Why This All Matters

Get ready for the payoff. I’m going to give you two examples mixing concepts of assignment and mutation.

Example 1: Primitives

let name = 'Mindy';
let name2 = name;
name2 = 'Mork';
console.log(name, name2);
// "Mindy" "Mork"

Not very surprising. To be thorough, let’s recap the last snippet in more detail:

  1. We create the string "Mindy"
  2. We create the variable name and assign it a reference to the string "Mindy"
  3. We create the variable name2 and assign a reference to the string "Mindy"
  4. We create the string "Mork" and reassign name2 to reference that string
  5. When we console.log name and name2, we find that name is still referencing "Mindy" and name2 is referencing the string "Mork"

Example 2: Objects

let person = { name: 'Jack' };
let person2 = person;
person2.name = 'Jill';
console.log(person, person2);
// { name: "Jill" }
// { name: "Jill" }

If this surprises you, try it out in the console or your favorite JS runtime environment!

Why does this happen? Let’s do the play-by-play:

  1. We create the object { name: "Jack" }
  2. We create the person variable and assign it a reference to the created object
  3. We create the person2 variable and set it equal to person, which is referring to the previously-created object. (Note: person2 is now referencing the same object that person is referencing!)
  4. We create the string "Jill" and mutate the object by reassiging the name property to reference "Jill"
  5. When we console.log person and person2, we note that the one object in memory that both variables were referencing has been mutated.

Pretty cool, right? And by cool, I mean potentially scary if you didn’t know about this behavior.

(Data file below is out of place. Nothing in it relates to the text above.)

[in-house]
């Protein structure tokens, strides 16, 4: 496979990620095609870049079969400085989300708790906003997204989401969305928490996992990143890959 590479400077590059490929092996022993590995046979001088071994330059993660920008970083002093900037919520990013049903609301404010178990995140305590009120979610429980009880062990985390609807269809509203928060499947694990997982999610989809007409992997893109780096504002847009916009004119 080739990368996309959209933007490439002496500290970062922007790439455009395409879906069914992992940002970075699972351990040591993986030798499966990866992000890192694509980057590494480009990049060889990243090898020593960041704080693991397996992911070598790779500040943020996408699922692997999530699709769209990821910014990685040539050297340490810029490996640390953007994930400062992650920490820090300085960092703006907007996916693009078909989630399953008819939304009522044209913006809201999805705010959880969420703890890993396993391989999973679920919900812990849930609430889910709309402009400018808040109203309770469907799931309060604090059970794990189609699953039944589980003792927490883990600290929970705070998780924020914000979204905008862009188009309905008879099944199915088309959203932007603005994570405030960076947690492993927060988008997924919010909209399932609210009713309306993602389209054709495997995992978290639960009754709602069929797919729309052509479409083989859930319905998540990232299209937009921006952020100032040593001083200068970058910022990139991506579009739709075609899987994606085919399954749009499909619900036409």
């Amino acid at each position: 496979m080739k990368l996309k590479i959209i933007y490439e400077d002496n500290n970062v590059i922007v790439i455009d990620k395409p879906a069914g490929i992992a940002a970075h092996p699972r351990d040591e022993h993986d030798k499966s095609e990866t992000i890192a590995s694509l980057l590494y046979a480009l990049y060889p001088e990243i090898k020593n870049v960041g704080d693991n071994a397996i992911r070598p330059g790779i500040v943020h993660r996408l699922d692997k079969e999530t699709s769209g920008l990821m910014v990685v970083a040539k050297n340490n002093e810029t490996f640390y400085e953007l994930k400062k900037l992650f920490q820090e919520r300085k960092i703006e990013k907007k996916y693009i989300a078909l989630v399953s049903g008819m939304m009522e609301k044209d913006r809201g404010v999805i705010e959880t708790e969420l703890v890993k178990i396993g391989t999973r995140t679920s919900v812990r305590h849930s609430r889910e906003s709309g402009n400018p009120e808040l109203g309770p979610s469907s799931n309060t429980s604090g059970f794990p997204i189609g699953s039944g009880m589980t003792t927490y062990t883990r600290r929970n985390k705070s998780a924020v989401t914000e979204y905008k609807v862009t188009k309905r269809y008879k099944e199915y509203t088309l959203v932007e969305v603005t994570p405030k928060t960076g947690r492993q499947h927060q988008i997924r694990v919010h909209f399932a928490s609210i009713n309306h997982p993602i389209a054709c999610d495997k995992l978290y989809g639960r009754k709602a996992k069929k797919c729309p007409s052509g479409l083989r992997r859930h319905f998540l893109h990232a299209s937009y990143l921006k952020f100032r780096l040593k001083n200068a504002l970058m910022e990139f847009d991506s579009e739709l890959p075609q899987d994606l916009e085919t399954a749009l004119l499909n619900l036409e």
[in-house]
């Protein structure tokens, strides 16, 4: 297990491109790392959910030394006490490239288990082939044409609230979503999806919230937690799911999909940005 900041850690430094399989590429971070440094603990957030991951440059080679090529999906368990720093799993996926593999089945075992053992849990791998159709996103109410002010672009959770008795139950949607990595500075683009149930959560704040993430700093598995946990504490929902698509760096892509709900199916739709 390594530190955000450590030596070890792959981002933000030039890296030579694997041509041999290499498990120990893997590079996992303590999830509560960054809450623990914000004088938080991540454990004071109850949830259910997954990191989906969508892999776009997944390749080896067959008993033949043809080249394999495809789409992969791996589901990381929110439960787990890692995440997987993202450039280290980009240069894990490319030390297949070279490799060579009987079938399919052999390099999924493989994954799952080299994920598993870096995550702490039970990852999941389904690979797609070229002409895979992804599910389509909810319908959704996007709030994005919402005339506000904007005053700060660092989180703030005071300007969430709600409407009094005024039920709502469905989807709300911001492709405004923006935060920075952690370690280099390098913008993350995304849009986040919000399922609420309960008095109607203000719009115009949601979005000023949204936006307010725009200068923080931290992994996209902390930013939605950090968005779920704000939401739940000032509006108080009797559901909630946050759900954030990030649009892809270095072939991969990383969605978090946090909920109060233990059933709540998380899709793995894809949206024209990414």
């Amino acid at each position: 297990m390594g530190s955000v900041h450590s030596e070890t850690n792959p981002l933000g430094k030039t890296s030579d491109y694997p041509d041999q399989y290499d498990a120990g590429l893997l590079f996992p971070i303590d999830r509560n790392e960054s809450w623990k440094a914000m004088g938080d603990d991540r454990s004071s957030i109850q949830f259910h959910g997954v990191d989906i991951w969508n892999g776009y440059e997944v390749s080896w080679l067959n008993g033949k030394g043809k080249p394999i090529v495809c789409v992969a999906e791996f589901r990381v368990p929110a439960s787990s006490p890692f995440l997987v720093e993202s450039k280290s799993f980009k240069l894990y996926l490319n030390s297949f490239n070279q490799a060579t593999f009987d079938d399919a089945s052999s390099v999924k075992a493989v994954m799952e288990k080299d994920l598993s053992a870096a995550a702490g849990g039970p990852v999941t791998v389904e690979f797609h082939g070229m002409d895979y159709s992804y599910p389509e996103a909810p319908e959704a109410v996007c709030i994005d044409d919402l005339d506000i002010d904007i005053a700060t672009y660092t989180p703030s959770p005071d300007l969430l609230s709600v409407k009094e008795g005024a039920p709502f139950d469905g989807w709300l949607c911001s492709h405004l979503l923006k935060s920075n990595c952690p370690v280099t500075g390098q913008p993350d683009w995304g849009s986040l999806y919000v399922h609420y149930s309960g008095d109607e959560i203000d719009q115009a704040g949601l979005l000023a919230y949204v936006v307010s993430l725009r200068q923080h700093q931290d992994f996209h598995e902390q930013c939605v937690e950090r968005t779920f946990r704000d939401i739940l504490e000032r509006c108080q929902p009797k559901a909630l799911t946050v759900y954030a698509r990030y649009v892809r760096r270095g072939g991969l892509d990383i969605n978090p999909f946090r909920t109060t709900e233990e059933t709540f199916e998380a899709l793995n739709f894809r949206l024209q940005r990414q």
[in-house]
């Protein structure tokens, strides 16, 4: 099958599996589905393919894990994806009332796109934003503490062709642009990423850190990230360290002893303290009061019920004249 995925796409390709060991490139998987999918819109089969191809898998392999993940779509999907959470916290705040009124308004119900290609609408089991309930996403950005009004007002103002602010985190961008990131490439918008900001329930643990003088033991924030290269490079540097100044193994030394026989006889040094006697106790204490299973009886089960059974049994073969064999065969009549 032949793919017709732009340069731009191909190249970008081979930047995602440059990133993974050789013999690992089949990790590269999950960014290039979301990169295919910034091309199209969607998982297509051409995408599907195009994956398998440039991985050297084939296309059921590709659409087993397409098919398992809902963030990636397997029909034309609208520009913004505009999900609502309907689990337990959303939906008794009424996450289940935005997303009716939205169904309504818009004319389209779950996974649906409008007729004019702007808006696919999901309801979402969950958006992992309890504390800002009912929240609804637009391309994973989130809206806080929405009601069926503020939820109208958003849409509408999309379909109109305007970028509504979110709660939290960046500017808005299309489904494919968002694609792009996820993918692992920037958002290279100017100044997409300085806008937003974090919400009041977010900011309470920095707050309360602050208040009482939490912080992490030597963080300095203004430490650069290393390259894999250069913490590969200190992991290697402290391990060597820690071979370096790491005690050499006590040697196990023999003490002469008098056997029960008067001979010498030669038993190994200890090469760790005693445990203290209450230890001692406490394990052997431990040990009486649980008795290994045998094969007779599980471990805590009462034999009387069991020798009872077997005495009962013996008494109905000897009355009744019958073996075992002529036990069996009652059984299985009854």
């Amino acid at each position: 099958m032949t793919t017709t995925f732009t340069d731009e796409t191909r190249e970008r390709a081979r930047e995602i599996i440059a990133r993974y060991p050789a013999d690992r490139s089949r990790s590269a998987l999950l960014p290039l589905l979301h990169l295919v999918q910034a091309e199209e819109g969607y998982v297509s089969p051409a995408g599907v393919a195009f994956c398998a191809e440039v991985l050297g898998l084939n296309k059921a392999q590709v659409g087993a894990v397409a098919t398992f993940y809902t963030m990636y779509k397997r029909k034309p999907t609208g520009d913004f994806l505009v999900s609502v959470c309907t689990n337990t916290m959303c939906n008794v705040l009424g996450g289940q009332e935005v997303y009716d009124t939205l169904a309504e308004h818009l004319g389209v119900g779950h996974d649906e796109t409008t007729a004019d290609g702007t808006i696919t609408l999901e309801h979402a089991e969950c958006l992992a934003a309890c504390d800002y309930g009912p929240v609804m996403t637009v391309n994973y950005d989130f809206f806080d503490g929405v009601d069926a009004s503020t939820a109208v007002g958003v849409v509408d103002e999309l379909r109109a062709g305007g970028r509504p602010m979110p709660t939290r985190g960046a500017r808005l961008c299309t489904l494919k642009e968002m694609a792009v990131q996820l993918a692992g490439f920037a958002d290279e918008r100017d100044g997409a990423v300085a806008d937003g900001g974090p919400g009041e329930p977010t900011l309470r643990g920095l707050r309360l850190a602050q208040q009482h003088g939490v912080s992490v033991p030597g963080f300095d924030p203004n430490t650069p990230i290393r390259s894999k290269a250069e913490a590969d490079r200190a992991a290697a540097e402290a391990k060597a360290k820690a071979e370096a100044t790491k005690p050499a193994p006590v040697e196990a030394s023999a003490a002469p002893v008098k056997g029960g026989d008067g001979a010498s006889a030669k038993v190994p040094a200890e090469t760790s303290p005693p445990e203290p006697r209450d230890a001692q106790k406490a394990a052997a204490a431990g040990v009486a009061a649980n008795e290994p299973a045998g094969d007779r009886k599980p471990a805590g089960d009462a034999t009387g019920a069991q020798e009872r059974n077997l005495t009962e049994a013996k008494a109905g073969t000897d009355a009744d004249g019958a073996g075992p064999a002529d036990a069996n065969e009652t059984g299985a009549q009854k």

The Real Differentiator: Mutability

As we discussed earlier, primitive data types are immutable. That means we really don’t have to worry about whether two variables point to the same primitive in memory: that primitive won’t change. At best, we can reassign one of our variables to point at some other data, but that won’t affect the other variable.

Objects, on the other hand, are mutable. Therefore, we have to be keep in mind that multiple variables may be pointing to the same object in memory. “Mutating” one of those variables is a misnomer, you’re mutating the object it’s referencing, which will be reflected in any other variable referencing that same object.

Is This a Bad Thing?

This question is far too nuanced to give a simple yes or no answer. Since I have spent a good amount of time understanding JavaScript object references and mutability, I feel like I actually use it to my advantage quite a bit and, for me, it’s a good thing. But for newcomers and those who haven’t had the time to really understand this behavior, it can cause some pretty insidious bugs.

How Do I Prevent This from Happening?

In many situations, you don’t want two variables referencing the same object. The best way to prevent this is by creating a copy of the object when you do the assignment.

There are a couple ways to create a copy of an object: using the Object.assign method and spread operator, respectively.